I want to replace the router/modem Comcast with a high quality for streaming

I wish to purchase a modem/ router for streaming high quality audio. Any suggestions? It must be compatible with Comcast/Xfinity


Have you considered a fiber media converter set up?

I added a switch right before my DAC and put the media converter /streamer bundle from  Small Green Computer. It changed my entire listened experience.  
I’ve recently upgraded to their top tier but do have the bundle in a box.  If your Interested or have questions let me know.  It basically cleans up all the “noise” from your router and give a pin quiet signal to the DAC 

I have Comcast. I’ve always used my own equipment. Currently using

Arris SB8300 modem and Asus RT-AX88U Router 

Hi @erik_squires following up on 

Fiber optic cables, lacking in any metal components, cannot transmit an electrical surge from point to point.

For this reason I use a fiber converter between the cable modem and Wifi router.  There are still potential paths through the AC wiring, but that's dealt with by a UPS with surge protection. 

so this would stop electrical surge into the WiFi router?  But only into the WiFi router?  Are you using Ethernet cable from your modem to your audio gear?

I am just wondering why only protecting the WiFi router..or is it because you have fiber coming into an ONT prior to your modem so that is already not going to get hit?      Thanks!

Hi @fastfreight

The path from lightning surges to Ethernet connected devices like a TV or streamer or PC is like this:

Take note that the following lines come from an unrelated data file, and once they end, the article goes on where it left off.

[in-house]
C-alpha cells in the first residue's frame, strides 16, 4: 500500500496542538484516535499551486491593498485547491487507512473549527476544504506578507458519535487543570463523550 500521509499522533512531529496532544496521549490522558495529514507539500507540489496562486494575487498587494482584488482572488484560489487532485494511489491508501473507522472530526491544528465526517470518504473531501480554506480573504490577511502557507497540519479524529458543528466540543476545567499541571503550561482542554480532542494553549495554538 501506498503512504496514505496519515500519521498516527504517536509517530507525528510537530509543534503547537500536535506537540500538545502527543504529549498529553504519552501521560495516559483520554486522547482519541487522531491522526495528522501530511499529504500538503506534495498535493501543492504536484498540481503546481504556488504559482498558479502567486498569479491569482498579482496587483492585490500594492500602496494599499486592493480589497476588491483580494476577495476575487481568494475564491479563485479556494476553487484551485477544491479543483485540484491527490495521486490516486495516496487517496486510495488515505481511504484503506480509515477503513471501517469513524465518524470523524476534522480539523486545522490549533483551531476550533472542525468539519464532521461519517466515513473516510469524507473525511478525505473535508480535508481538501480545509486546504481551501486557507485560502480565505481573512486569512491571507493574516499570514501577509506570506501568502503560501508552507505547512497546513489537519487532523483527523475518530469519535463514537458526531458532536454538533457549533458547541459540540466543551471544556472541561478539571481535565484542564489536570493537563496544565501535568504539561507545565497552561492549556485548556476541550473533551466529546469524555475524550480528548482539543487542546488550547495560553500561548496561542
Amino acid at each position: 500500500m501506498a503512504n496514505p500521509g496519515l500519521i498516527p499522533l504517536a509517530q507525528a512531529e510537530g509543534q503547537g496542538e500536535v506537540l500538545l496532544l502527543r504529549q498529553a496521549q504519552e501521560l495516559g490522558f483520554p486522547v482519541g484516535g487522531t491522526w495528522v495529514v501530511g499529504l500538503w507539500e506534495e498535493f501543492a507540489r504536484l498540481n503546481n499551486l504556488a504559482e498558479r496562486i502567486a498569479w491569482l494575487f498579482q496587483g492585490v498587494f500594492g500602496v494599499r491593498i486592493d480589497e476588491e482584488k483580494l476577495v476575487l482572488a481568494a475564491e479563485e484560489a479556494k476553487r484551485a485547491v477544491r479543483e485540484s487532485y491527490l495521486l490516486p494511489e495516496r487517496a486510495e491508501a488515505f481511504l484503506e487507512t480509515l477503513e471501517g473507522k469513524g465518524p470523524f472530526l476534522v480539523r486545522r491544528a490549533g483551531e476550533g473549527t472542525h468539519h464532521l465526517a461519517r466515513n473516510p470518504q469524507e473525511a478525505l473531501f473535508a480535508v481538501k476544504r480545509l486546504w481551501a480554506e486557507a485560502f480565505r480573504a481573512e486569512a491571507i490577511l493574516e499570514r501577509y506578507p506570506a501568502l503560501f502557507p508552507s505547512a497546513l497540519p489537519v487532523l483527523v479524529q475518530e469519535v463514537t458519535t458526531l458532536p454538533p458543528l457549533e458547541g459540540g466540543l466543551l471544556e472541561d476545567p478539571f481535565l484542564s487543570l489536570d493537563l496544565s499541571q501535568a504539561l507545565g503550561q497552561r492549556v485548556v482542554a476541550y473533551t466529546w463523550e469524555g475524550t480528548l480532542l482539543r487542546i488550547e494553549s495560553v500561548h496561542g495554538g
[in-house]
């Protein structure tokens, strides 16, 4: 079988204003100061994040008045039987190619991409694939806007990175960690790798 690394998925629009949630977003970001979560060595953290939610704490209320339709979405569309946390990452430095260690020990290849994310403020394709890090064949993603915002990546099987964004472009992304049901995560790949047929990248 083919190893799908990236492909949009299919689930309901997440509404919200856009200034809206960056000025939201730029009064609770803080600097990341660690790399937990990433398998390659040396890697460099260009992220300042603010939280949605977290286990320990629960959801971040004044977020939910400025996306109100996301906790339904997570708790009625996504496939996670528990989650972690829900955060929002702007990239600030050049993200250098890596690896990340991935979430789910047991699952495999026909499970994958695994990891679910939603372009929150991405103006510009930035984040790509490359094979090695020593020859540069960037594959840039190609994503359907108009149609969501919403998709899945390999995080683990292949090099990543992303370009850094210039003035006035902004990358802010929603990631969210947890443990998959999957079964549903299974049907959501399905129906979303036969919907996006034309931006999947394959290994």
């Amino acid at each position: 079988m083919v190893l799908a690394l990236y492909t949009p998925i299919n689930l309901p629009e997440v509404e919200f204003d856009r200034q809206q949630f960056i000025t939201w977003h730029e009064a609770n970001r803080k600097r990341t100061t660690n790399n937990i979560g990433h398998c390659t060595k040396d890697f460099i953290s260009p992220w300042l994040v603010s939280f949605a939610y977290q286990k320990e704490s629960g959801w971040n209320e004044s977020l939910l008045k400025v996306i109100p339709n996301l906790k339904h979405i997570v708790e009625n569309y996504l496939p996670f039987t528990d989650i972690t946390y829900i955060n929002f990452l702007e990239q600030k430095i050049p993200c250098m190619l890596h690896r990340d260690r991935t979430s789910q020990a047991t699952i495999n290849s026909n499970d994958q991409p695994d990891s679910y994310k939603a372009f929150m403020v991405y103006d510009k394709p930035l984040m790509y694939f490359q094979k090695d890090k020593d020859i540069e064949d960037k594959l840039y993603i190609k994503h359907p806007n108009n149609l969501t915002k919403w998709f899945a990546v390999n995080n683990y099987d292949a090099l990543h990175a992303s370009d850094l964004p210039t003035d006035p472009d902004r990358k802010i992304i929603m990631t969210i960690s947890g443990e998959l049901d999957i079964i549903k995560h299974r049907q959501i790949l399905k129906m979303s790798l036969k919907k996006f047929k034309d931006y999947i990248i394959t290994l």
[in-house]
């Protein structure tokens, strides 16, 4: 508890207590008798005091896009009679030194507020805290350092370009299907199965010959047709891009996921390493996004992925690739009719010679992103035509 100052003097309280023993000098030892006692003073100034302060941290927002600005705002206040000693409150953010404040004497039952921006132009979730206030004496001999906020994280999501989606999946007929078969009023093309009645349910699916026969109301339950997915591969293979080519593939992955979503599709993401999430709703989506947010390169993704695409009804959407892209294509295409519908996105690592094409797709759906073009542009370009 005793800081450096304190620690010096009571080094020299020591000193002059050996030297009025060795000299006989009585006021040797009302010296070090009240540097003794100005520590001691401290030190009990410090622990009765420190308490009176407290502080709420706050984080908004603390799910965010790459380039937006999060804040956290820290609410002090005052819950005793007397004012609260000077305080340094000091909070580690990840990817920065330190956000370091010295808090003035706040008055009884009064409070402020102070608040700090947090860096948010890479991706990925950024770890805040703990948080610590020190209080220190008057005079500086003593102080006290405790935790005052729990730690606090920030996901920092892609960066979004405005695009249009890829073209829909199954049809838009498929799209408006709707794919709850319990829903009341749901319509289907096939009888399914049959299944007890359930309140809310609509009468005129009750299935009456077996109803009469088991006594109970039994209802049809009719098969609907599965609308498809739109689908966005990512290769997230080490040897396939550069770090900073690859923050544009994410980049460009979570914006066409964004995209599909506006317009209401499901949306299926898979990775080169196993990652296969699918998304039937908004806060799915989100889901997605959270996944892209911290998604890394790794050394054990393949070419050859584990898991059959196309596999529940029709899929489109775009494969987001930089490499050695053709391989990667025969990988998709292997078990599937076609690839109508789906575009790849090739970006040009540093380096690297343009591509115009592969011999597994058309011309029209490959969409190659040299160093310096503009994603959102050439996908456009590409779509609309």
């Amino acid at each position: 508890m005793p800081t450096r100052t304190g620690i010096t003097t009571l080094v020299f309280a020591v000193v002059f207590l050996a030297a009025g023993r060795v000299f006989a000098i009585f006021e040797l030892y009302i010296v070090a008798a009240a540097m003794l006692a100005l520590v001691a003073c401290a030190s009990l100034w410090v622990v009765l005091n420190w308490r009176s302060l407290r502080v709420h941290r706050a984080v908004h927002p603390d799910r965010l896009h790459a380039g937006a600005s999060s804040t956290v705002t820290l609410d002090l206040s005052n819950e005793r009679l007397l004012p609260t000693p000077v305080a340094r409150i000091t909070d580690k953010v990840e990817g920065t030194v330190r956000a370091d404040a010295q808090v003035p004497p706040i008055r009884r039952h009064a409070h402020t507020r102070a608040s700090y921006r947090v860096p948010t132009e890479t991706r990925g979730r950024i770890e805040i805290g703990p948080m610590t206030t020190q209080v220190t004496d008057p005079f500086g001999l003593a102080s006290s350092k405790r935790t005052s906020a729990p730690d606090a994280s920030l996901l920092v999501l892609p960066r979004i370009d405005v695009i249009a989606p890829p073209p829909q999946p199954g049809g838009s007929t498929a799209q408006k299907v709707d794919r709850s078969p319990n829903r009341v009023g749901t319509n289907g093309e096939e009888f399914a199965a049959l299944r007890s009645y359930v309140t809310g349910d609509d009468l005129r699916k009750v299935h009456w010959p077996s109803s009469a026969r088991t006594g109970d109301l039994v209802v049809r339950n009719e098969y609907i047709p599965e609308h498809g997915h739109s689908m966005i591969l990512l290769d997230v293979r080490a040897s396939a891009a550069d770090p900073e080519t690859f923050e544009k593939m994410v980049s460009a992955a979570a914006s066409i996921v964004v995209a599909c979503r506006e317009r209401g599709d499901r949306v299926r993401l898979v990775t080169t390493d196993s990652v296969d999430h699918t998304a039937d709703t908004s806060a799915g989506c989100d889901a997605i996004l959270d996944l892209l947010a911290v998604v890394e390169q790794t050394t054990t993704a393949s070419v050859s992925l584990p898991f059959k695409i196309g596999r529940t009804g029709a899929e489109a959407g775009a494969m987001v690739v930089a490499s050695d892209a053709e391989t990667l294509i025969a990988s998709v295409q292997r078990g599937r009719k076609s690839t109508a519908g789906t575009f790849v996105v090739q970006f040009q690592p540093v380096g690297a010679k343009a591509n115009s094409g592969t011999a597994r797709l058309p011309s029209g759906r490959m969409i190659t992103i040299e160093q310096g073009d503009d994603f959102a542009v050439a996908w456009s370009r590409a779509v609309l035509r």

Outside copper cable --> cable modem --> Wifi router (which also has an Ethernet switch) --> All Ethernet connected devices


So if I can prevent a surge from making the jump from the cable modem to the wifi router then I’ve protected most of my Ethernet connected devices from Ethernet based surges. I also use an outside gas discharge tube on the coax as well as an Ethernet isolator at the end of my two long Ethernet runs.

Of course, this has nothing to do with lightning surges which can occur in the power lines. For that I use a whole house surge protector in combination with point of use surge protectors made by either Tripp Lite or Furman, or when UPS powered have to rely on the surge protectors built into the UPS.

In my mind, it’s not just about protecting the Wifi router (which is a giant PITA to replace) but about protecting anything I have that relies on copper Ethernet cables. I use a lot of Ethernet on streamers and PC’s so the worst case scenario for me is to lose a lot of devices all at once because lightning came in from the cable Internet provider.

Any copper wire that goes from outside to inside can be a lightning source that once inside can jump to any other copper connected device. Antennas should also be surge protected. I had a DirecTV antenna and receiver which would fail due to wind induced surges (electrons would build up on the antenna and build a charge). Once I put a surge protector on it the problem went away.

An Ethernet connected device like a music streamer or PC may have 2 lightning paths, one from the AC and another from the Ethernet and we have to protect both. 

Clarification:  A long Ethernet run is 30' or more.

The latest research indicates that INSIDE a home, you want to add isolation, not surge paths, so use an Ethernet isolator instead of an Ethernet surge protector.  The latter creates paths to ground which ultimately prove more destructive than isolating the paths from ground.